Re: the names given to Irish traditional tunes

michael dineen: "I buried my wife and I danced on top of her. it is a rather strange name to give a tune. let’s face it’ if someone buried their wife’ the last thing they would want to do is have a dance."

That depends. Maybe he didn’t get on with his wife and therefore was pleased when she passed away. Maybe he had some fancy woman waiting in the wings and the passing of his wife would enable him to marry that woman …

"upstairs in a tent’ "

When you were a child, did you not sleep upstairs? Did you ever pretend to be camping by making a tent from the bedclothes? Admittedly, more difficult for a child to do these days now that duvets have taken over from sheets and blankets … 🙁

I’ll leave you to work out possible explanations for the other tune titles that you mentioned …. 🙂

Re: the names given to Irish traditional tunes

@ Tom @ Danny Mackay

Nah - you’re both wrong. "Behind the Haystack" refers to the place where Little Boy Blue skived off for a crafty snooze instead of looking after the sheep and cows that had been intrusted to his charge … 😉

Re: the names given to Irish traditional tunes

Anything vaguely rhythmic or repetitive, such as walking, trotting, rambling, tripping, dancing, etc. would be suggestive to anyone in a tune-writing frame of mind, regardless of the animal involved. Ducks, geese, horses, cats, chickens, mice, goats, crows, all fit the bill (no pun intended), and would have been intimately involved in the daily lives of the musicians. Likewise anything vaguely musical, like chickens, streams, geese, larks, cats, mice, blackbirds; and anything wind-blown such as corn, trees, reeds, etc. And activities such as digging, weaving, spinning, tossing hay, reaping, all contribute. Unusual or amusing occurrences such as cats eating candles (they were made of fat, so why not), meeting the pope, getting married or buried, falling ill, mouse invasions, emigrations, famines, travelling and such all warrant celebrating with a tune, or serve as an aide memoire to anyone learning a new tune.
And, of course, there’s love, grass and hay.

Posted by .

Re: the names given to Irish traditional tunes

… and speed-bags.

Posted by .

Re: the names given to Irish traditional tunes

Haha— Tøm, I have to confess I am SO innocent and naive that I took your comment at face value, and only now got the entendre. Seriously. I was thinking that Behind the Haystack refers to a tryst where a couple might meet to woo and maybe—just maybe—exchange a kiss. I am such a dope.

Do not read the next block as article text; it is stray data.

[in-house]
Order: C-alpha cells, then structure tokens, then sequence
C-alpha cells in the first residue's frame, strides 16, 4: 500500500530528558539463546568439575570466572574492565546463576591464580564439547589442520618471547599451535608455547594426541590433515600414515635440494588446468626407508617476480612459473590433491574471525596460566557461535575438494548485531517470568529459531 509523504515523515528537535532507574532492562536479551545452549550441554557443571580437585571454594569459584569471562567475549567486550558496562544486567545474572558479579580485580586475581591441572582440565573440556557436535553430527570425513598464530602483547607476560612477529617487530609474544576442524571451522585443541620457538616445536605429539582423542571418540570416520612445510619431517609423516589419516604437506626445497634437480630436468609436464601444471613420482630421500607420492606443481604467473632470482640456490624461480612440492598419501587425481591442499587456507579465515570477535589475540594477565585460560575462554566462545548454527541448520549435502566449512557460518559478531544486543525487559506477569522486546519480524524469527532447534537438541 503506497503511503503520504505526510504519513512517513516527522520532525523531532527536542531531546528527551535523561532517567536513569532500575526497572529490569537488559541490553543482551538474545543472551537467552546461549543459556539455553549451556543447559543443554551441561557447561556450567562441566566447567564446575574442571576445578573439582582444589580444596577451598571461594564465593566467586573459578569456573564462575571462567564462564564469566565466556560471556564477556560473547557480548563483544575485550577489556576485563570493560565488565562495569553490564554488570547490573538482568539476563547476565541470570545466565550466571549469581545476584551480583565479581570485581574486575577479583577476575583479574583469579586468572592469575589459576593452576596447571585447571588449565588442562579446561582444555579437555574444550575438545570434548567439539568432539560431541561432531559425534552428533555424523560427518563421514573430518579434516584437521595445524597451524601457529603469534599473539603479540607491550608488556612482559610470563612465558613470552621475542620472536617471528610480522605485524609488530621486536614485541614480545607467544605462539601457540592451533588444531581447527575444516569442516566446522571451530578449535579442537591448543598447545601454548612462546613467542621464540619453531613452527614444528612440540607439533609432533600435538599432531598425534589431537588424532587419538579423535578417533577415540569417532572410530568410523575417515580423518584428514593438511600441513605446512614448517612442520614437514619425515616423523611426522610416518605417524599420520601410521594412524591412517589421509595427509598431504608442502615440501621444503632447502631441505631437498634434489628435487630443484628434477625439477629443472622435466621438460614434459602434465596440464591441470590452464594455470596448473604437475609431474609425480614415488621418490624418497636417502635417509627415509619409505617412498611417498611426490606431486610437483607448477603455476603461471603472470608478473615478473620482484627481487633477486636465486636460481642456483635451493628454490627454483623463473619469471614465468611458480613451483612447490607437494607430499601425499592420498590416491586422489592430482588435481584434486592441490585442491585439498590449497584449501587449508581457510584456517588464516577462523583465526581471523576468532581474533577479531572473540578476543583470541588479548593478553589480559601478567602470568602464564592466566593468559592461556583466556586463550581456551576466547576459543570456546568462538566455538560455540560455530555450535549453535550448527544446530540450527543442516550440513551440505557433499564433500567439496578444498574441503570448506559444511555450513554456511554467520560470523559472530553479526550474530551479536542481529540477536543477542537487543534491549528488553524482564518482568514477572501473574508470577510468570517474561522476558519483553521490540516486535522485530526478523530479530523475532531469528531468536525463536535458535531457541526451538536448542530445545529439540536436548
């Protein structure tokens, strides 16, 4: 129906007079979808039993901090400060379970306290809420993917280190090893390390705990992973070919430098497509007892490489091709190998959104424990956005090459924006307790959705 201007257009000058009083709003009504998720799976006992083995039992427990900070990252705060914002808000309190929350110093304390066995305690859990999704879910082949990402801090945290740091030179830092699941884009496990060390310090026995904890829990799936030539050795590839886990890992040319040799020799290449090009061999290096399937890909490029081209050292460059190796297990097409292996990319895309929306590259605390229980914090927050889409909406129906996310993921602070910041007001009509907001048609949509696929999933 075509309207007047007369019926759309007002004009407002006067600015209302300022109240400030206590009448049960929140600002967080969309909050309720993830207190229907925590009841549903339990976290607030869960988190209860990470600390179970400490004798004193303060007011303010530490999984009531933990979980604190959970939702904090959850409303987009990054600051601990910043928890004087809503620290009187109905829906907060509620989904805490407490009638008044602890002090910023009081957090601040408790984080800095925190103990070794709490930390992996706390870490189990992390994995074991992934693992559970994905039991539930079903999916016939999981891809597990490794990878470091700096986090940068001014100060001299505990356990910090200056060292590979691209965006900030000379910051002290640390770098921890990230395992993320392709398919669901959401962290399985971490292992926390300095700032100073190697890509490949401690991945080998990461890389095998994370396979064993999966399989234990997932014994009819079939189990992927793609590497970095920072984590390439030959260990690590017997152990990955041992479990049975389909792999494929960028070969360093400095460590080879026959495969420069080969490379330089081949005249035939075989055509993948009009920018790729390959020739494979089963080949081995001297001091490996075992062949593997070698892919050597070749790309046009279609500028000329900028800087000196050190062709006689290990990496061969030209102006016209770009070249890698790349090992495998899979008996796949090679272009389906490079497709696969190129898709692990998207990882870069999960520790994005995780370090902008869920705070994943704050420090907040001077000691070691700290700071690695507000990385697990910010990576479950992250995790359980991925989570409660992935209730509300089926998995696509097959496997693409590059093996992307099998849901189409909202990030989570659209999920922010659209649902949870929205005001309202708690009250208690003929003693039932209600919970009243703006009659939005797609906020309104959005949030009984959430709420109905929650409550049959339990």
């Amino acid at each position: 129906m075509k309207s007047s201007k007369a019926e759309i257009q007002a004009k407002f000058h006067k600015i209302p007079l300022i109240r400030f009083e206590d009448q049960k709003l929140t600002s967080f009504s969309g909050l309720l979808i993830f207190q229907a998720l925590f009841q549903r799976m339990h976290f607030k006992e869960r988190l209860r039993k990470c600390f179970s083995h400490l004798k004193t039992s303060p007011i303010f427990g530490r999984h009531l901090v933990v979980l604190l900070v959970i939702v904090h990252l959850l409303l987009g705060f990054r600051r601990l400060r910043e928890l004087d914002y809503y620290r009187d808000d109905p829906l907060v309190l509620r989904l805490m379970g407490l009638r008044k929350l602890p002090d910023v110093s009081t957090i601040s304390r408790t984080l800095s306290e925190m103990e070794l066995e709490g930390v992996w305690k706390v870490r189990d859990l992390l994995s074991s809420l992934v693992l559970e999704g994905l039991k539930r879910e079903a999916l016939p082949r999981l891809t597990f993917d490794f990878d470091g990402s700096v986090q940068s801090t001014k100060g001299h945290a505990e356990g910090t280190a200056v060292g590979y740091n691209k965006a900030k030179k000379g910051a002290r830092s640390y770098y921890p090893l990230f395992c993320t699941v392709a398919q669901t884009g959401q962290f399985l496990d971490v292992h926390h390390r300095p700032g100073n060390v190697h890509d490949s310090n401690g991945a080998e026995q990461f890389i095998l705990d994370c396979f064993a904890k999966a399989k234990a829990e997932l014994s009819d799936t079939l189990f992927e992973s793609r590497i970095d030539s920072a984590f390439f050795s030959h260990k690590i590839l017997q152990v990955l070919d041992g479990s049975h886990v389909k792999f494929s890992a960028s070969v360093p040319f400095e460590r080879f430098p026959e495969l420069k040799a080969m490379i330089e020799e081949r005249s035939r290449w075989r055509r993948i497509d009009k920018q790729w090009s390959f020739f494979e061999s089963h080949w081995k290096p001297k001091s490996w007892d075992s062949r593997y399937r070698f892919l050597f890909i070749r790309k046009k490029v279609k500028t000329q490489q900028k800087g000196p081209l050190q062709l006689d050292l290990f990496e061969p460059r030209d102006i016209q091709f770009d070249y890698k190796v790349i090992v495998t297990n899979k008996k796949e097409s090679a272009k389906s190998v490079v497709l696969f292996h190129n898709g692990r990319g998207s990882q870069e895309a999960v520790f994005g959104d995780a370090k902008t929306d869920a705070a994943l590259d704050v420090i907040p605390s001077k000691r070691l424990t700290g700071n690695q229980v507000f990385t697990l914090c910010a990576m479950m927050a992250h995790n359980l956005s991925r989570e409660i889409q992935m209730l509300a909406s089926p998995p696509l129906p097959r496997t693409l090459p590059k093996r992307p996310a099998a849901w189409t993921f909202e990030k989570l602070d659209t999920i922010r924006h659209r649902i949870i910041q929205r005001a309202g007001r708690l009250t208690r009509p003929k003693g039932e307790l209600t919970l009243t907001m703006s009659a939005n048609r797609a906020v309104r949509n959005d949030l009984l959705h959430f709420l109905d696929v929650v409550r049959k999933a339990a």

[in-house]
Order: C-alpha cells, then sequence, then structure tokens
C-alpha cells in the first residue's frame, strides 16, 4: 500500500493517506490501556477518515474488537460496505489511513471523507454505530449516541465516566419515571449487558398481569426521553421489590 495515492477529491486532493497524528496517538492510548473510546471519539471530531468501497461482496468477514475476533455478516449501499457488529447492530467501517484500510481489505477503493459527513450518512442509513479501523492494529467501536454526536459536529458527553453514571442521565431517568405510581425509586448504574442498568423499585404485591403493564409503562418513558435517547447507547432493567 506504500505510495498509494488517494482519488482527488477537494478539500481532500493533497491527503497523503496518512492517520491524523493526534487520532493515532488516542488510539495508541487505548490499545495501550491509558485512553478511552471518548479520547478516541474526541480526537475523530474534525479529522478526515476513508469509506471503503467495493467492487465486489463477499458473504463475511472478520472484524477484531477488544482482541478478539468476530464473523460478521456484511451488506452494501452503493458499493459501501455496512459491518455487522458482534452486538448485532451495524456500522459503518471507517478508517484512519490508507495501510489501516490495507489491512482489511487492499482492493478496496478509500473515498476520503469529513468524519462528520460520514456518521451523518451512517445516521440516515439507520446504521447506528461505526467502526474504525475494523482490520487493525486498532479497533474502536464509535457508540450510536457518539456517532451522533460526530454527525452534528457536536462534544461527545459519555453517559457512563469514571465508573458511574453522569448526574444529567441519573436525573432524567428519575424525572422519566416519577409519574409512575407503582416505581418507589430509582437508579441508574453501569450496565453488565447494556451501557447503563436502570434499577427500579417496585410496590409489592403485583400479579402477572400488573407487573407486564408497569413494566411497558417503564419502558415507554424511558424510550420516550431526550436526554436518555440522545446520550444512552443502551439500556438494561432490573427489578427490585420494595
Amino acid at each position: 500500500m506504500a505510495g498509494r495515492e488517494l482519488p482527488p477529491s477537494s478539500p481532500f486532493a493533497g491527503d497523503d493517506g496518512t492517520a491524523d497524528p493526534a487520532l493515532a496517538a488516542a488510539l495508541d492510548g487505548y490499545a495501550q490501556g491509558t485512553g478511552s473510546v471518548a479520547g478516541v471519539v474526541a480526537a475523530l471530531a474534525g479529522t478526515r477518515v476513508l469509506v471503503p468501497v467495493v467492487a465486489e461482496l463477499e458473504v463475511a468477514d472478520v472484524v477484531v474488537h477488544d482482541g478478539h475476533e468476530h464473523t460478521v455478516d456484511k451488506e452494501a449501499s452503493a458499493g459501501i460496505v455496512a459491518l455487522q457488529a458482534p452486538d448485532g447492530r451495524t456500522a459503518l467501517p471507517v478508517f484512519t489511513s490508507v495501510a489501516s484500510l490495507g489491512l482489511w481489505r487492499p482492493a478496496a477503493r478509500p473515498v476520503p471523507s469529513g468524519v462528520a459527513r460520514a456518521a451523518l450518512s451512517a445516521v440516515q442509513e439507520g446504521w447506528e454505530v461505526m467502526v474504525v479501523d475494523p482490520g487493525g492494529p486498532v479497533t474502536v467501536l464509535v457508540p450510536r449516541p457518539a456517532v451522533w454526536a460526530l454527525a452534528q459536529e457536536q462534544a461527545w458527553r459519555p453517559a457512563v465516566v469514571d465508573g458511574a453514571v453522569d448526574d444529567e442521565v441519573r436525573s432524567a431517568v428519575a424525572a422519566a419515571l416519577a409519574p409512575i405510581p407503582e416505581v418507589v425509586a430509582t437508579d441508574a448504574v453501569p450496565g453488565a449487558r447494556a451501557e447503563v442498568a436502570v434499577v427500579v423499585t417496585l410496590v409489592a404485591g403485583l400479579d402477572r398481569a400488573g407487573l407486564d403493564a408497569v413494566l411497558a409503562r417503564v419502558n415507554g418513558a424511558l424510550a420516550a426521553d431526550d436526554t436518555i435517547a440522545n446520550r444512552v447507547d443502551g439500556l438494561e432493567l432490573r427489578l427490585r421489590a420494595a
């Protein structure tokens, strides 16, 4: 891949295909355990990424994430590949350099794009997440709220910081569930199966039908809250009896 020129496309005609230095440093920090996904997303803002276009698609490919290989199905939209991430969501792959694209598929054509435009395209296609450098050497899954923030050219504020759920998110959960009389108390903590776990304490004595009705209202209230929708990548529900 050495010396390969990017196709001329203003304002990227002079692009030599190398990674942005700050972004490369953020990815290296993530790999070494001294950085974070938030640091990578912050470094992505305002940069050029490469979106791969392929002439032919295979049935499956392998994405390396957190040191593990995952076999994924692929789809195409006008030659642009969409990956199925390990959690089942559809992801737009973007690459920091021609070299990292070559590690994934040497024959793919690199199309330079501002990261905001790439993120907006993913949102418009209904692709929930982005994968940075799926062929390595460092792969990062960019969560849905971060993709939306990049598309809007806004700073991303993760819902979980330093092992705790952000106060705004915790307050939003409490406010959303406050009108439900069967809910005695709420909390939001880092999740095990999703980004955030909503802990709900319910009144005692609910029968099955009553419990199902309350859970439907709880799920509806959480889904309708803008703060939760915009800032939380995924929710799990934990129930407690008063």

Re: the names given to Irish traditional tunes

Upstairs in the Tent is surely one from the Milligna family repertoire, where Henry Crun and Minnie Bannister have just put the tiger out for the night, when they hear a footfall from upstairs in the tent, as if a one-legged man has just taken off his boot and dropped it on the floor. A short while later they hear a second boot; "Aha ! Another one-legged man !" !

Re: the names given to Irish traditional tunes

"….have just put the tiger out for the night….." After all, when you’re walking alone at night and see two big yellow eyes looking at you, it might not be a tiger, it might be two one-eyed tigers!
(Old Hindu proverb, allegedly….)

Re: the names given to Irish traditional tunes

"Ducks, geese, horses, cats, chickens, mice, goats, crows…would have been intimately involved in the daily lives of the musicians"

My eyes have been opened…

Re: the names given to Irish traditional tunes

At least with Irish music there’s some creativity going on.

For Scottish tunes you have two scenarios:

1) Choose a number, X, between 10 and 100.
2) Decide if you want to be welcomed, or wished a farewell.
3) Select a location from a map of Scotland.

Then construct a title thus: "The [X]ths [welcome/farewell] to [location]"

Alternatively,

1) Pick a name, preferably Angus or Jim.
2) Add a prefix "P/M".

Giving: "P/M [name]"

Re: the names given to Irish traditional tunes

Doesn’t even have to be in Scotland. Could be Gibraltar or somewhere.

Re: the names given to Irish traditional tunes

As an alternative, Napoleon Bonaparte can be involved. Obviously a popular guy.

Re: the names given to Irish traditional tunes

One of the best named tunes I found while looking through a book of scottish tunes many years ago was ‘This is nae me ain oose’ which i do believe means, this is not my own house. It still make me smirk even now

Re: the names given to Irish traditional tunes

I sometimes think of tune names as like polaroids—snaps of events maybe someone wants/wanted to not forget. Like there’s a story behind each one, which is probably true.

Re: the names given to Irish traditional tunes

I write a lot of tunes…often I just run out of names…and I look around the room and name it something I see…or if I’m out and about I’ll call it something I remember or see there.